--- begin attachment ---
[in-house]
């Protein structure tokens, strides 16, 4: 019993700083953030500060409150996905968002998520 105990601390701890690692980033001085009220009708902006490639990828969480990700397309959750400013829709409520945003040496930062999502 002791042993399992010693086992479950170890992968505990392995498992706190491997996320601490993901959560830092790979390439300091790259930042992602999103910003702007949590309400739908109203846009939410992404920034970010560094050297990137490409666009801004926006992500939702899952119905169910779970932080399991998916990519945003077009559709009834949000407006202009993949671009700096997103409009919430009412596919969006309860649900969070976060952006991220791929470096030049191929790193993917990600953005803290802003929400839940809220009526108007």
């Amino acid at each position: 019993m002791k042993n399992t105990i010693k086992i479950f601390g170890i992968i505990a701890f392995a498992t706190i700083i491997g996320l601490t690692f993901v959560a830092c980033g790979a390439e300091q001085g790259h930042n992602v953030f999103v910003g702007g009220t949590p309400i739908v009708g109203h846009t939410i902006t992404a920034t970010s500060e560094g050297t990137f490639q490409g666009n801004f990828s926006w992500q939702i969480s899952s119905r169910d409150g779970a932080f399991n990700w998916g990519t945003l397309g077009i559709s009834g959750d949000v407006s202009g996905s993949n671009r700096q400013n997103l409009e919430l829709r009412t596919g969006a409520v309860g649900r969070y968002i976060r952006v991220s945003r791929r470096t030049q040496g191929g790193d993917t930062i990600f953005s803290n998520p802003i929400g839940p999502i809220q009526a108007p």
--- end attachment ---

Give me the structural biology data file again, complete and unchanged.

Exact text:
[in-house]
């Protein structure tokens, strides 16, 4: 019993700083953030500060409150996905968002998520 105990601390701890690692980033001085009220009708902006490639990828969480990700397309959750400013829709409520945003040496930062999502 002791042993399992010693086992479950170890992968505990392995498992706190491997996320601490993901959560830092790979390439300091790259930042992602999103910003702007949590309400739908109203846009939410992404920034970010560094050297990137490409666009801004926006992500939702899952119905169910779970932080399991998916990519945003077009559709009834949000407006202009993949671009700096997103409009919430009412596919969006309860649900969070976060952006991220791929470096030049191929790193993917990600953005803290802003929400839940809220009526108007």
């Amino acid at each position: 019993m002791k042993n399992t105990i010693k086992i479950f601390g170890i992968i505990a701890f392995a498992t706190i700083i491997g996320l601490t690692f993901v959560a830092c980033g790979a390439e300091q001085g790259h930042n992602v953030f999103v910003g702007g009220t949590p309400i739908v009708g109203h846009t939410i902006t992404a920034t970010s500060e560094g050297t990137f490639q490409g666009n801004f990828s926006w992500q939702i969480s899952s119905r169910d409150g779970a932080f399991n990700w998916g990519t945003l397309g077009i559709s009834g959750d949000v407006s202009g996905s993949n671009r700096q400013n997103l409009e919430l829709r009412t596919g969006a409520v309860g649900r969070y968002i976060r952006v991220s945003r791929r470096t030049q040496g191929g790193d993917t930062i990600f953005s803290n998520p802003i929400g839940p999502i809220q009526a108007p």